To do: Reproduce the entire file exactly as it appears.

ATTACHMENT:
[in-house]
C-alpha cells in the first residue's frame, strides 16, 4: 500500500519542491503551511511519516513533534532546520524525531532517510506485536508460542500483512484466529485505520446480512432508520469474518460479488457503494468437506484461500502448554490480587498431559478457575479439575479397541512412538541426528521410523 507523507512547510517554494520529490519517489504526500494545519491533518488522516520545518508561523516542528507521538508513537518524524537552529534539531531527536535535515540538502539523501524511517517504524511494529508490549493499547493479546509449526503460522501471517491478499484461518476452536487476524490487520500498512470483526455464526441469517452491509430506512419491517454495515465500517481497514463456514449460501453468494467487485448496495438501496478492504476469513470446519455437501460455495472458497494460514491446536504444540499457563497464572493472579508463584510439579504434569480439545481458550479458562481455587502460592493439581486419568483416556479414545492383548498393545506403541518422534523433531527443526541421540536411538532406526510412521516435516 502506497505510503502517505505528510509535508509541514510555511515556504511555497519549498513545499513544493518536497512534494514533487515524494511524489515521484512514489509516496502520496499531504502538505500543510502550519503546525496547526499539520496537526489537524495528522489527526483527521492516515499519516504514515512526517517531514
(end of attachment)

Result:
[in-house]
C-alpha cells in the first residue's frame, strides 16, 4: 500500500519542491503551511511519516513533534532546520524525531532517510506485536508460542500483512484466529485505520446480512432508520469474518460479488457503494468437506484461500502448554490480587498431559478457575479439575479397541512412538541426528521410523 507523507512547510517554494520529490519517489504526500494545519491533518488522516520545518508561523516542528507521538508513537518524524537552529534539531531527536535535515540538502539523501524511517517504524511494529508490549493499547493479546509449526503460522501471517491478499484461518476452536487476524490487520500498512470483526455464526441469517452491509430506512419491517454495515465500517481497514463456514449460501453468494467487485448496495438501496478492504476469513470446519455437501460455495472458497494460514491446536504444540499457563497464572493472579508463584510439579504434569480439545481458550479458562481455587502460592493439581486419568483416556479414545492383548498393545506403541518422534523433531527443526541421540536411538532406526510412521516435516 502506497505510503502517505505528510509535508509541514510555511515556504511555497519549498513545499513544493518536497512534494514533487515524494511524489515521484512514489509516496502520496499531504502538505500543510502550519503546525496547526499539520496537526489537524495528522489527526483527521492516515499519516504514515512526517517531514